We spent about an hour roaming around the ruins running from one spot to another as the rain was pretty steady now. Over the centuries the fortress had been built to a royal residence from a fortification that was originally built as a defense against Genghis Khan.

Soaked, we head into town to find the Renaissance Restaurant to get a bite to eat. Or perhaps I should say a king’s feast because that is exactly what we ordered. The King’s Feast:

  • Game pâté with blackberry and wine sauce
  • Pheasant soup with partridge egg
  • Goose liver, goose leg, turkey breast, suckling pig ribs
  • filled pancakes, apple & cabbage in red wine
  • green beans and carrots, potatoes with cheese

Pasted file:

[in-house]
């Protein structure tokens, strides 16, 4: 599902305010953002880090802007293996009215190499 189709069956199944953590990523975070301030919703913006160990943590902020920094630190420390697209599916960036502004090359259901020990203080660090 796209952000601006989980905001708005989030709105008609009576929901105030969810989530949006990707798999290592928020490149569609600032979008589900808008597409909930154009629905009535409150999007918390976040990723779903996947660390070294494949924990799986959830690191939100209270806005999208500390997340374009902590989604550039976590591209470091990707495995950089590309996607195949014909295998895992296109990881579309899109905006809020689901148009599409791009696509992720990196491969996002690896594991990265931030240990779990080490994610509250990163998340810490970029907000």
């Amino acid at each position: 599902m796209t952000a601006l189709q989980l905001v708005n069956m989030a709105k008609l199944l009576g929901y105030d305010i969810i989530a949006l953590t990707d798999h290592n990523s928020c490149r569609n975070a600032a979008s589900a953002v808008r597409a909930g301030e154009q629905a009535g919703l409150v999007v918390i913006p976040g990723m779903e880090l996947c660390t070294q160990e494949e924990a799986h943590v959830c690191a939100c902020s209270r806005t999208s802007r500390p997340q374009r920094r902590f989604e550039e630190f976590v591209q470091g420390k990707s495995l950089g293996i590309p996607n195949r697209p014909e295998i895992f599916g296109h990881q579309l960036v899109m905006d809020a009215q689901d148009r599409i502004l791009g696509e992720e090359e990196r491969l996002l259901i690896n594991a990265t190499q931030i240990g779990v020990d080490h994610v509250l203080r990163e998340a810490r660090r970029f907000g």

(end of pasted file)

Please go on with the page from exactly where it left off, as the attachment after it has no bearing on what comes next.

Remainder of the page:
• all served on earthen ware dishes

While we were there we were able to dress up in period costumes and take a few funny photos.

There was also a group from Silver Rallye enjoying lunch. This group is touring the area in their old classic cars. I think we ran into a similar group last week in Austria.

After lunch we walked in the rain up to Solomon Tower to watch the Knights’ Challenge. Here the knights (actors) reenacted various events for the king and queen (selected from the audience) The knights illustrated how to use the weapons of the middle ages – bow and arrow, spears, halberds, and some type 4-point throwing dagger/star. These weapons along with plate armor were used in defense of this fortification.

The “Show as Slideshow” link does not appear to work. Use the “View with PicLens” or click on the thumbnail image.

Categories: Europe 2012, Vacations Tags:

Eurotrip 2012 – Day 11

July 29th, 2012 1 comment


At 6:00am we find that the airport gets very busy as we are right under the flight path of the planes landing and/or taking off. Oh, and there is rail right next to the campground. No rest for the weary. Oh, well, time to get up and head into the city.